In absentia: Designing for social learning
One characterization of the past hundred years of social science is that we have been steadily or endlessly (depending on your belief in progress) been dissolving the individual into the social. Maurice Halbwachs (1994) and Mary Douglas (1986) argued that the heretofore quintessentially individual act of remembering was always inextricably collective. Critical theorists and social scientists such as Jonathon Culler (1982) and Howard Becker (1982) have argued that great literature and art in turn are group productions. For educational theory, Vygotsky inter alia uncovered the irremediably social nature of learning. CSCW has as a field situated itself very comfortably within this collectivist movement – from the work of Twidale et al. (1995) a decade ago on the collaborative nature of browsing, through the articles in this special issue exploring social learning mediated by artifacts.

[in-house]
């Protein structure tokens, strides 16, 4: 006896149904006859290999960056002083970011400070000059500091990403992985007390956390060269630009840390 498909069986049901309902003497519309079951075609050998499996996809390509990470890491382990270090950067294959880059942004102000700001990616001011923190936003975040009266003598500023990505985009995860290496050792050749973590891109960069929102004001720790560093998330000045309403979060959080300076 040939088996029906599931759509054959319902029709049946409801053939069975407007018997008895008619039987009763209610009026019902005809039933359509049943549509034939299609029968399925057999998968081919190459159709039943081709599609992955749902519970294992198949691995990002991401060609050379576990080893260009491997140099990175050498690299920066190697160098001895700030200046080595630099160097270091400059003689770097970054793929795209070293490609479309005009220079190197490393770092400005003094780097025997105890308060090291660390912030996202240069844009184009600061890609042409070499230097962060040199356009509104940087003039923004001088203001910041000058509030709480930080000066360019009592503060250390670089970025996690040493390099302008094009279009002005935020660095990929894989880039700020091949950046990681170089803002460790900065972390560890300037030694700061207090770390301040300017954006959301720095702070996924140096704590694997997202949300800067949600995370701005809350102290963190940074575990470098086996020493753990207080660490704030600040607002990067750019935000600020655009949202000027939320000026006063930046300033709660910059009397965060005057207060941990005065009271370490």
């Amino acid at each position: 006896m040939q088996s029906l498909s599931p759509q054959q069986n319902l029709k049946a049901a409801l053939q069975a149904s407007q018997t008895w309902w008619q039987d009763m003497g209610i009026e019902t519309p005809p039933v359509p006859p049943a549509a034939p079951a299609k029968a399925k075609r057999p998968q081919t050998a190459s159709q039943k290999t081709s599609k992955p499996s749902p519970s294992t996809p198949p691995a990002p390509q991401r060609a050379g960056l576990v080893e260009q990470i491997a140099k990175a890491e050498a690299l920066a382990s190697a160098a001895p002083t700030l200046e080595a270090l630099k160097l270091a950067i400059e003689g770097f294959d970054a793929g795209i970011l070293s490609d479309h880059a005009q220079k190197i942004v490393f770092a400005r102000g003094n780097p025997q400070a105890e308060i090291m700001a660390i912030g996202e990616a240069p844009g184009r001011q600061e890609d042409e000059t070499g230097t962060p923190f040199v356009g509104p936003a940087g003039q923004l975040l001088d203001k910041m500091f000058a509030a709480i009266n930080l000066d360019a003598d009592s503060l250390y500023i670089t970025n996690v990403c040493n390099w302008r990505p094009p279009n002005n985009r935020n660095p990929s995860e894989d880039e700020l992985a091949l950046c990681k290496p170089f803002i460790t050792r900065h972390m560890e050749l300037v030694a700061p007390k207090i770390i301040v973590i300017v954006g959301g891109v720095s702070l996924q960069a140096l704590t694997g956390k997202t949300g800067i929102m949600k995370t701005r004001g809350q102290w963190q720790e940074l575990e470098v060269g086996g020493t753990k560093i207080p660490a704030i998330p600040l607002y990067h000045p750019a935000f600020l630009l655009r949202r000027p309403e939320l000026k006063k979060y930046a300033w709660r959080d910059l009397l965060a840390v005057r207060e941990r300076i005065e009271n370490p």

Hernández-Ramos, P., & Bowker, G. (2008). In absentia: Designing for social learning. Computer Supported Cooperative Work, (17), 1, 87-90.